Suicide: qualitative data from focus group interviews with youth

Soc Sci Med. 1997 Nov;45(10):1563-70. doi: 10.1016/s0277-9536(97)00098-1.

Abstract

Suicide is a leading cause of morbidity and mortality among people aged 15-24 years of age. This paper illustrates the use of focus groups with young people to enhance knowledge of ways to address youth suicide. Analysis of the findings identified three themes perceived by participants as being warning signs of a suicidal friend (personality changes, risk-taking behaviour and unusual actions). An important finding, which has implications for the planning of further suicide prevention strategies, was that young people would either cope alone or turn to a friend if they were feeling suicidal. The fact that a lack of knowledge was identified as the major barrier to youth using existing services/resources suggests that health promotion awareness campaigns which provide information on where young people could access help need to be developed. The use of focus groups with young people has provided valuable insights into ways to address youth suicide. We urge other researchers to incorporate similar methodologies.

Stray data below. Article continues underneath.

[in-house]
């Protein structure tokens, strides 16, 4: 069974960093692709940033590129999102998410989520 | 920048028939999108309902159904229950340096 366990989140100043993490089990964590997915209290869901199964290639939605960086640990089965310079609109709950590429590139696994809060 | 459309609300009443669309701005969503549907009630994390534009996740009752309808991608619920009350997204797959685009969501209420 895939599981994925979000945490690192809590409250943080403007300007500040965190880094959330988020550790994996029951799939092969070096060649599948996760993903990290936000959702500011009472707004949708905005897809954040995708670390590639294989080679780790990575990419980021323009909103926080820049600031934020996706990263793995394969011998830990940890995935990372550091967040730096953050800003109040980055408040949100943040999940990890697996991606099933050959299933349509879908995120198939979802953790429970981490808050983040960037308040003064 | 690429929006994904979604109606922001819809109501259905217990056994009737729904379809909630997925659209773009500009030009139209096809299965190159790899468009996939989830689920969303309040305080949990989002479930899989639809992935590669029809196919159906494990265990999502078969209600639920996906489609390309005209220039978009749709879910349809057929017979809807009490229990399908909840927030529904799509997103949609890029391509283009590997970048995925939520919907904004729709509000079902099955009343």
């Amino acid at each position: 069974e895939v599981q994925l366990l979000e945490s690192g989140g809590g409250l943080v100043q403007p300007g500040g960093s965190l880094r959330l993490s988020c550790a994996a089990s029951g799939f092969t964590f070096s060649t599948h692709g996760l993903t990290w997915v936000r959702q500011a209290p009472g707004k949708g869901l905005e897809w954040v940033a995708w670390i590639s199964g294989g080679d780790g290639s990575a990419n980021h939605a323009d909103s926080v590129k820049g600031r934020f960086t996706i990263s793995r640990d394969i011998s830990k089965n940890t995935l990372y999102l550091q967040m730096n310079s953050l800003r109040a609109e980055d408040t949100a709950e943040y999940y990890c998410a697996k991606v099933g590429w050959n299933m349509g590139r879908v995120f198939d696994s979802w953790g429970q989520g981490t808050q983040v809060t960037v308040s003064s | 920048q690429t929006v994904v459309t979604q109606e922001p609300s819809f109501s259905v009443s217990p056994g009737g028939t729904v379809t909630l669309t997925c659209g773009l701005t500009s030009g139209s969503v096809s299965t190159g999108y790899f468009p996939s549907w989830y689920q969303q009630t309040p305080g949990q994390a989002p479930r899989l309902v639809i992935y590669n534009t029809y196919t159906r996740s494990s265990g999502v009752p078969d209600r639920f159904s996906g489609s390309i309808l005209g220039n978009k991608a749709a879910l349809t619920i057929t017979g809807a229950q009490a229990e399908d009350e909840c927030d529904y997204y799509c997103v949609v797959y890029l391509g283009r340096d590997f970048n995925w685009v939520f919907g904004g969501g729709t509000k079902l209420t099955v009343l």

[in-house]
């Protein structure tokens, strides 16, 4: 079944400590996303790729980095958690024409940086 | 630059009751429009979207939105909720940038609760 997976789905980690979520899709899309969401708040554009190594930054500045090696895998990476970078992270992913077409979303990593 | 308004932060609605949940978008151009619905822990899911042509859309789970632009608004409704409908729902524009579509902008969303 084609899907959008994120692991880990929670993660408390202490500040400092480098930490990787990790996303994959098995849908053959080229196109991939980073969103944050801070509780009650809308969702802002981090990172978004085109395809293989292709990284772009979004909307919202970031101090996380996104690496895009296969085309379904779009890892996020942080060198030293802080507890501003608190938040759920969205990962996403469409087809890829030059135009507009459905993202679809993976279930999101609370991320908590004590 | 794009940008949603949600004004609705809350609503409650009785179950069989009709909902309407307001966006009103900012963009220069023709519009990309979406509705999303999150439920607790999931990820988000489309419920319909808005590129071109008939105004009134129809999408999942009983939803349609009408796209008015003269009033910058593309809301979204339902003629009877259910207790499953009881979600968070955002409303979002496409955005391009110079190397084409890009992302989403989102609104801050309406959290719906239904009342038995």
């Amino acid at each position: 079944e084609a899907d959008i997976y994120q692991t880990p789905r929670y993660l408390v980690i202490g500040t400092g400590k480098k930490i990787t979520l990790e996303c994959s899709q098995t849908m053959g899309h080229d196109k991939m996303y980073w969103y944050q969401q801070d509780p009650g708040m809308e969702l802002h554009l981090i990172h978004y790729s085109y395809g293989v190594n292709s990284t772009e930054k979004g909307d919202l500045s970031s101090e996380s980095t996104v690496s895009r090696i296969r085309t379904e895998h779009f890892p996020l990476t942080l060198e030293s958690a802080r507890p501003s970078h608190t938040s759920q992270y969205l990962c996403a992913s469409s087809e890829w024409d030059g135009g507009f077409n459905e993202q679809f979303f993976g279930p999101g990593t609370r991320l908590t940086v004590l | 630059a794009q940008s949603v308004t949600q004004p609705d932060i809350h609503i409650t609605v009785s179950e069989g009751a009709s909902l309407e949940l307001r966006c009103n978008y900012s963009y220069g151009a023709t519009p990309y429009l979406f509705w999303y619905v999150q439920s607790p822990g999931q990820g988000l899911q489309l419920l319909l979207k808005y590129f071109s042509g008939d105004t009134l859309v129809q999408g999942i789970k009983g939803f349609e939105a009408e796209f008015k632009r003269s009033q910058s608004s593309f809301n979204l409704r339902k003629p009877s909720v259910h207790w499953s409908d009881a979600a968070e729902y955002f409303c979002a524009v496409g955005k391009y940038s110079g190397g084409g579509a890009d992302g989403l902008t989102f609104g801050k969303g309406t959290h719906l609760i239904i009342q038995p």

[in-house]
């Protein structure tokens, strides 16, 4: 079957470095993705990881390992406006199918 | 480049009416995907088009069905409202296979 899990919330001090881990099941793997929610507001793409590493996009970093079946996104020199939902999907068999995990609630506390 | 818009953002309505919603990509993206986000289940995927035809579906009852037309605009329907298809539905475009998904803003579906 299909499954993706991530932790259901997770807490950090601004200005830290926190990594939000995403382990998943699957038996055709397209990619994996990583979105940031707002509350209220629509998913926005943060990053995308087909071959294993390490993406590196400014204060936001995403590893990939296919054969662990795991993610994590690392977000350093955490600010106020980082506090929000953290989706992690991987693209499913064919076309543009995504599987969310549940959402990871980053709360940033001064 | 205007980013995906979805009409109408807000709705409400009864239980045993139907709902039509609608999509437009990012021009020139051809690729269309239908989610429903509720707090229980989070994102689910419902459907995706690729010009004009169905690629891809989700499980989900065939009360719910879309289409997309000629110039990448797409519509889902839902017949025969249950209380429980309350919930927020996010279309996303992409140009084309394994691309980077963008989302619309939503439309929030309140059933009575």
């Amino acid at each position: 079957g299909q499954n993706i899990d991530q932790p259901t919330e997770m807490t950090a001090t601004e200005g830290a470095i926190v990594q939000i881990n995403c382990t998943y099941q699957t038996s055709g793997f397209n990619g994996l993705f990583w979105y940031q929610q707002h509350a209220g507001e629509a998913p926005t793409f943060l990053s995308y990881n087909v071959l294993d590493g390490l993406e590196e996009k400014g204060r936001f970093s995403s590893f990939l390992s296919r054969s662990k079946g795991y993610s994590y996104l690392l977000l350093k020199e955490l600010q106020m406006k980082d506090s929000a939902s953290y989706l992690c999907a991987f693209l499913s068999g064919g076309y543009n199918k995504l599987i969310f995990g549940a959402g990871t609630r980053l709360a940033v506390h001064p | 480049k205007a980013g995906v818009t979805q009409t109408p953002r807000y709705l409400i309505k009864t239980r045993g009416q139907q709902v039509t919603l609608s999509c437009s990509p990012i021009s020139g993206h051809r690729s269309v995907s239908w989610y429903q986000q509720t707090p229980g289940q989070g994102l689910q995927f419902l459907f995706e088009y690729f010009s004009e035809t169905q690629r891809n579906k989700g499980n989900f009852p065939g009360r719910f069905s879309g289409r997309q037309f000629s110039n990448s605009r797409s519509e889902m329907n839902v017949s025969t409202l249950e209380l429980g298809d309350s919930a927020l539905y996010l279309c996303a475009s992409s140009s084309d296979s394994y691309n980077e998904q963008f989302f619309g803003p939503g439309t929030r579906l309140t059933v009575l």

Publication types

  • Research Support, Non-U.S. Gov't

MeSH terms

  • Adolescent
  • Adolescent Health Services
  • Adult
  • Attitude to Health*
  • Behavioral Symptoms
  • Crisis Intervention
  • Family Health
  • Female
  • Focus Groups
  • Health Promotion / methods
  • Humans
  • Interpersonal Relations
  • Male
  • New Zealand
  • Patient Acceptance of Health Care
  • Peer Group
  • Psychology, Adolescent*
  • Suicide / prevention & control
  • Suicide / psychology*